Google continues to suffer pressure from Russia and its allies. The authorities of the Donetsk People’s Republic (RPD), controlled by pro-Russians in eastern Ukraine, have reported this Friday that they have made the decision to block access to search engine in the territory they control. Denis Pushilinhead of the self-proclaimed republic, has pointed out that the decision has been taken given that Google “promotes terrorism and violence against Russians and, especially, the population of Donbas.”
“I believe that this situation should not be tolerated any longer. We have decided to block Google in the territory of the DPR », he pointed out on his channel of the Telegram messaging application. “Today, the West and Ukraine are putting unprecedented pressure on Russia and posing a psychological and physical threat,” Pushilin said.
The idea of the countries favorable to Ukraine, as he explained, is to “intimidate the inhabitants of the DPR”: “We are sure that we will succeed because it is impossible to end the Russian spirit. It is also impossible to remain impassive in this situation.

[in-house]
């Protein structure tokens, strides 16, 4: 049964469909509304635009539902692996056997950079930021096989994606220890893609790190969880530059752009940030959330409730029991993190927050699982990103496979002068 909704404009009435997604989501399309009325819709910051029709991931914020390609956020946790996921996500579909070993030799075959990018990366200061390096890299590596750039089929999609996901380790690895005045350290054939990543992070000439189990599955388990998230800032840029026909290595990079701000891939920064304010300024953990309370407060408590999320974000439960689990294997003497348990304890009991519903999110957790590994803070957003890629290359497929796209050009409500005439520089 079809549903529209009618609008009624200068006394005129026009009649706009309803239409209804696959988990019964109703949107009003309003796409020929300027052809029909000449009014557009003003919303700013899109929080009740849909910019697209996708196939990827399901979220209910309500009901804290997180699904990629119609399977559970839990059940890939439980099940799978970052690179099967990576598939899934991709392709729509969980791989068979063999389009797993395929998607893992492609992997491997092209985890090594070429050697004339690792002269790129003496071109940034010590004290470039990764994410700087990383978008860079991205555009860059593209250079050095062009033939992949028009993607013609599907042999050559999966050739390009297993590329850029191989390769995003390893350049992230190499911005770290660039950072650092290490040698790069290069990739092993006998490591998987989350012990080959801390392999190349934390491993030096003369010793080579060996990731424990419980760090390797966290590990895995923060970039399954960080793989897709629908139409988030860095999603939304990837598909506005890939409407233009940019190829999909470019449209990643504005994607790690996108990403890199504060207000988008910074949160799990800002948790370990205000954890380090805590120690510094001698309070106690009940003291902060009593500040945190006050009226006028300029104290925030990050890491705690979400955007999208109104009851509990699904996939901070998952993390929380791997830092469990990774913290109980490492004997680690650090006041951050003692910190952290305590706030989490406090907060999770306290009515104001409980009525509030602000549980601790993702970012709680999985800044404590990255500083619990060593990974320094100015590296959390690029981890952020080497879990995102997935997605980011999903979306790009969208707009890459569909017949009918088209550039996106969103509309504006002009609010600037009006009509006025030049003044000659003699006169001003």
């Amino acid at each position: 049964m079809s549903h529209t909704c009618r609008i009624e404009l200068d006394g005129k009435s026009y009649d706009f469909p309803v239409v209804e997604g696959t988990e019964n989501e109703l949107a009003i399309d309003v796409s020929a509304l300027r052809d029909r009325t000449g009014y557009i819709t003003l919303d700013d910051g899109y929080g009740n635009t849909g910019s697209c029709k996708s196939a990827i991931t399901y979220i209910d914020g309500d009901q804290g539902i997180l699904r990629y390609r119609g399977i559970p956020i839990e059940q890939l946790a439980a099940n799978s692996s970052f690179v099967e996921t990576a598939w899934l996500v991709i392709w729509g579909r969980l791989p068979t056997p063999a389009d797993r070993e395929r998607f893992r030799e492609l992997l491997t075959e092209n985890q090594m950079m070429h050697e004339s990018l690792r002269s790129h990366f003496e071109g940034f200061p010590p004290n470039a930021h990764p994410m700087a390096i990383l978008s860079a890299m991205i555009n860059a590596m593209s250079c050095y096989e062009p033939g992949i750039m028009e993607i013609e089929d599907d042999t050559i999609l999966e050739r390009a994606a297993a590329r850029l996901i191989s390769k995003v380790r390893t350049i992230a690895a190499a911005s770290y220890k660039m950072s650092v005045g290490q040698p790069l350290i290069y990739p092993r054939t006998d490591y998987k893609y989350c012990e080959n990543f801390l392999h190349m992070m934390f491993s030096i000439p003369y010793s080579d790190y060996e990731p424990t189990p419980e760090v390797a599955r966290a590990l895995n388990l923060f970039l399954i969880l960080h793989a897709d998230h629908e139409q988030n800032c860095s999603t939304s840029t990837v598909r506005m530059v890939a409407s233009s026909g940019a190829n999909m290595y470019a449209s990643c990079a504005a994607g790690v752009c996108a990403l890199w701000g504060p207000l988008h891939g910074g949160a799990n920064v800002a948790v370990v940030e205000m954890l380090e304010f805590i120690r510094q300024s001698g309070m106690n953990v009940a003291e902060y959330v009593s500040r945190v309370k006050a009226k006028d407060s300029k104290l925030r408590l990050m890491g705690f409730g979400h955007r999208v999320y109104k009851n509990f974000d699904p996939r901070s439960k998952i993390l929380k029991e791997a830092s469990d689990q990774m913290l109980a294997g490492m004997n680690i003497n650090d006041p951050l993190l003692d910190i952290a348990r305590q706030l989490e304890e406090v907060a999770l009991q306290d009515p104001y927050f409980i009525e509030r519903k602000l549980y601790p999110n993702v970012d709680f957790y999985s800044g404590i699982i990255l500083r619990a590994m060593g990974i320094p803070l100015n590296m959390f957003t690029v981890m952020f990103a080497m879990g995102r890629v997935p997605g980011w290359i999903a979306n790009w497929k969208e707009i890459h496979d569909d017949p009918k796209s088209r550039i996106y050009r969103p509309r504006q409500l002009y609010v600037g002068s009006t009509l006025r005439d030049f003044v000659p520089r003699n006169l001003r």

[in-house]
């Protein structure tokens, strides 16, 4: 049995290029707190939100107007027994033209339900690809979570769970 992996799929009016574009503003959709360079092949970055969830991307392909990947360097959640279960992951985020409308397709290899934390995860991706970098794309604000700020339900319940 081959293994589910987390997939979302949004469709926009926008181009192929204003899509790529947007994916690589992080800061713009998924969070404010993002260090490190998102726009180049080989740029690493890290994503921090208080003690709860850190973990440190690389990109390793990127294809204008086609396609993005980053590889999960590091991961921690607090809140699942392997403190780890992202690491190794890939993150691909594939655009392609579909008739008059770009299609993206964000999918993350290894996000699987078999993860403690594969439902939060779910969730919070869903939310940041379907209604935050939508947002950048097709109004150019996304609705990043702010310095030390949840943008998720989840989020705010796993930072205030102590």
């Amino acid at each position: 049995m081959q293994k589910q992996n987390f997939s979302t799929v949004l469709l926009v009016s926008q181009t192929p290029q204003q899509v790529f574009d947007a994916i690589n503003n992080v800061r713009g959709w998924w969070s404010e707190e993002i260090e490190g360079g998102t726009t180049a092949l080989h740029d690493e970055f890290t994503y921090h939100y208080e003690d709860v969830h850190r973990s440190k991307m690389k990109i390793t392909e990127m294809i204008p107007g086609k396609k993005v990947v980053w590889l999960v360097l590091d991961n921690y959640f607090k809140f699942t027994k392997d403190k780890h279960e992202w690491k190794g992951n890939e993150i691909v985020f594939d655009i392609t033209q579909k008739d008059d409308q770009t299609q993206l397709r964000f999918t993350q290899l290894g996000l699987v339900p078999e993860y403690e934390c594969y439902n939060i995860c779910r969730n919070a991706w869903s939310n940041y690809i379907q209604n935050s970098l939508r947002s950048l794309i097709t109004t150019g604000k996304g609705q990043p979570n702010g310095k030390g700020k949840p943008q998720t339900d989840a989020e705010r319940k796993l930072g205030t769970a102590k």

“The inhumane propaganda of Ukraine and the West has crossed all lines. There is a real persecution of the Russians, an imposition of lies and disinformation. At the forefront of this is Google as a search engine, which follows the orders of the US government and promotes terrorism and violence against Russians, “says the pro-Russian leader.
Pushilin has pointed out that this restriction may be lifted if Google “stops applying its criminal policies and returns to the course of the law, morality and common sense.” ABC has contacted the technology to consult the company’s position regarding the blockade. At the moment there has been no response.
A pulse the technology of the West
Throughout the war, Moscow has taken steps to block access to most major Western social networks from within Russian territory, as has been the case with Facebook, Instagram and Twitter. Other tools, such as TikTok or Spotify, have made the decision to limit their services voluntarily.
Google, so far, has been spared the burn. To a large extent, thanks to its enormous presence in the country and that YouTube is one of the favorite social platforms of Russians. The Kremlin, however, has tried to pressure the search engine to bow to its demands regarding the removal of content related to the conflict with successive million-dollar fines. The most recent was this week and reached 360 million dollars.